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Negroponte Sees Sugar As OLPC's Biggest Mistake 268

Posted by timothy
from the neat-tech-but-has-some-drawbacks dept.
griffjon writes "In an interview, Nicholas Negroponte claims that the biggest mistake OLPC made was the revolutionary Red Hat-based Sugar desktop environment — instead, he says, they should have built Sugar as an application that ran on a 'vanilla' Linux OS. Some disagree."
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Negroponte Sees Sugar As OLPC's Biggest Mistake

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  • by GodfatherofSoul (174979) on Monday July 20, 2009 @02:45PM (#28759833)
    Wow, my first thought was he must be on his deathbed and trying to scam his way into heaven. Then, I saw the first name.
  • Obvious (Score:5, Insightful)

    by Anonymous Coward on Monday July 20, 2009 @02:47PM (#28759859)

    The biggest OLPC mistake was Negroponte.

    • Re: (Score:2, Insightful)

      by Anonymous Coward

      Damn, you beat me.
      But it is so true.
      He was the one that doomed the entire project.
      It started off fine, then as each quarter went by, the project just faded.
      Then along came Wintel with its axe and the rest is history.

      But of course, their biggest mistakes were selling to "Third World" only, and not doing it for profit. (seriously, not-for-profit? Fuck hearts, fuck decency, not making a profit is suicide in computing, hardware especially in this case since this was the only thing that was bought, ever)
      I knew

  • by Anonymous Coward on Monday July 20, 2009 @02:48PM (#28759879)

    Things whent downhill the second they started working with MS.

    Seriously, they should have stuck to ultra-cheap durable laptops, rather then try to cater to MS's Windows. They lost their focus and thats the end of them.

    • Re: (Score:2, Insightful)

      by Anonymous Coward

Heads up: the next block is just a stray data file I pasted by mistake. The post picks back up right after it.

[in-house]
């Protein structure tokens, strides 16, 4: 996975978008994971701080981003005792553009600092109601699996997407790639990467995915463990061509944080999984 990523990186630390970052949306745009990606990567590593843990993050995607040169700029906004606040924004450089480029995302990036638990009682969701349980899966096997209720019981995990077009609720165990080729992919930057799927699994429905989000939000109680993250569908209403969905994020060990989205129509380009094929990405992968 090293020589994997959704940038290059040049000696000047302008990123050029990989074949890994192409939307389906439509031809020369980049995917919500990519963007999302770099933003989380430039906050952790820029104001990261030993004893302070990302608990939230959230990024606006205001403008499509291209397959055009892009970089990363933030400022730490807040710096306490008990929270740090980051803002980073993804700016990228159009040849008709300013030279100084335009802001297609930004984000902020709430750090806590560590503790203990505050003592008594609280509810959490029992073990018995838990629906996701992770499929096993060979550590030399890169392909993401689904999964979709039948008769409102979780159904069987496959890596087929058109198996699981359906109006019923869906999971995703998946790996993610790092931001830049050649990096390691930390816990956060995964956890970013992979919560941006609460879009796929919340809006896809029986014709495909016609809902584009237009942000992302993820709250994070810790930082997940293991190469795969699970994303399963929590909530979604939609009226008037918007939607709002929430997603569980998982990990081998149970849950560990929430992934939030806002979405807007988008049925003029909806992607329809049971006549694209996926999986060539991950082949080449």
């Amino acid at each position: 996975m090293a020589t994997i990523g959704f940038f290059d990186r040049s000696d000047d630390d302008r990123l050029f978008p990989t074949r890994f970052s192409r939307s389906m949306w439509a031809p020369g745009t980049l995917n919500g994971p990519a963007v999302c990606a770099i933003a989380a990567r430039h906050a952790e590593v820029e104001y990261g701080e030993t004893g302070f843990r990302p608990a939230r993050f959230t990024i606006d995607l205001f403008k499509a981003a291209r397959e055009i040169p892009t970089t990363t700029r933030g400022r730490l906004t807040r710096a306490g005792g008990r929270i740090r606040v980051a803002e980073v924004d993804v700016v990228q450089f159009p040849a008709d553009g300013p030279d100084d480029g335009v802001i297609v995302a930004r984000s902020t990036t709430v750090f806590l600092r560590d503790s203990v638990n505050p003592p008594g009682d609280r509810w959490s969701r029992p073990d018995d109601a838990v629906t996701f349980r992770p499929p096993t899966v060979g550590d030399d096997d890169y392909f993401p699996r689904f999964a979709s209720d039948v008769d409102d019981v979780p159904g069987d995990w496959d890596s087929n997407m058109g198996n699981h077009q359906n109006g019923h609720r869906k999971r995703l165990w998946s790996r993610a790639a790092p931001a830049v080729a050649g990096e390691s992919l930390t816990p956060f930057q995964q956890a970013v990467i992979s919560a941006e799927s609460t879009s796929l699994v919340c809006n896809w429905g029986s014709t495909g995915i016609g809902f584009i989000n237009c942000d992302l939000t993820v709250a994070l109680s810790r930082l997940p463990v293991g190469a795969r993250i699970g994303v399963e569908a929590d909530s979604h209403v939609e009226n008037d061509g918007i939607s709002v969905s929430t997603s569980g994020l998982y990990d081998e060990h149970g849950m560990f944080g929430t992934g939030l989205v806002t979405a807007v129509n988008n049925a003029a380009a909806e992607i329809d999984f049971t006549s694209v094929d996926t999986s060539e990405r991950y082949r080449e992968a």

So until they chose to offer a machine that ran Windows you feel it was a widly successful project? You base this on what data?
      • Re: (Score:3, Funny)

        by Anonymous Coward

        You base this on what data?

        The data he pulled from his open (source) asshole.

    • by SoCalChris (573049) on Monday July 20, 2009 @03:42PM (#28760637) Journal
      They didn't just lose focus, they lost a lot of goodwill by working with MS.

      Personally, I think their biggest mistake was not selling it to first world consumers. I know a lot of people who would have liked to buy one, but couldn't. This was a fatal mistake since their plan required being able to produce large enough amounts of these to be able to sell them cheaply, and they were turning away the people who were willing and able to buy at the time.
      • by PCM2 (4486) on Monday July 20, 2009 @04:38PM (#28761533) Homepage

        Personally, I think their biggest mistake was not selling it to first world consumers. I know a lot of people who would have liked to buy one, but couldn't. This was a fatal mistake since their plan required being able to produce large enough amounts of these to be able to sell them cheaply, and they were turning away the people who were willing and able to buy at the time.